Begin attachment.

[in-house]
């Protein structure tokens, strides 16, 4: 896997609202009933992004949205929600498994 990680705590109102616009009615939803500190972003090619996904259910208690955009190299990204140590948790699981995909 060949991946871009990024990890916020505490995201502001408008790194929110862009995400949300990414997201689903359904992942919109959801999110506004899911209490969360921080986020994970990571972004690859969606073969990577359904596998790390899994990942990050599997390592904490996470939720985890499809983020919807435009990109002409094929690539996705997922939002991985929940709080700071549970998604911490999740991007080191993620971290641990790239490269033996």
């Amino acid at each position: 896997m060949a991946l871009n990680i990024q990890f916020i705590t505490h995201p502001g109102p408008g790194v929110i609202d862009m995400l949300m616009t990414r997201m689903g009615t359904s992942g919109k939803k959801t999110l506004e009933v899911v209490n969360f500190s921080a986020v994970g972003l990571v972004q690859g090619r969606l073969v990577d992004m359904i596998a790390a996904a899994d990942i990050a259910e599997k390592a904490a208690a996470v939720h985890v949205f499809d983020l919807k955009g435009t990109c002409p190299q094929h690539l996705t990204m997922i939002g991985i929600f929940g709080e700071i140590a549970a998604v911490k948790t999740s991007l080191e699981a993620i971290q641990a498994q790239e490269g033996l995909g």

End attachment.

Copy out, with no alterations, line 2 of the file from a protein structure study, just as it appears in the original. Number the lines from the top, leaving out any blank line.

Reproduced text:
């Protein structure tokens, strides 16, 4: 896997609202009933992004949205929600498994 990680705590109102616009009615939803500190972003090619996904259910208690955009190299990204140590948790699981995909 060949991946871009990024990890916020505490995201502001408008790194929110862009995400949300990414997201689903359904992942919109959801999110506004899911209490969360921080986020994970990571972004690859969606073969990577359904596998790390899994990942990050599997390592904490996470939720985890499809983020919807435009990109002409094929690539996705997922939002991985929940709080700071549970998604911490999740991007080191993620971290641990790239490269033996």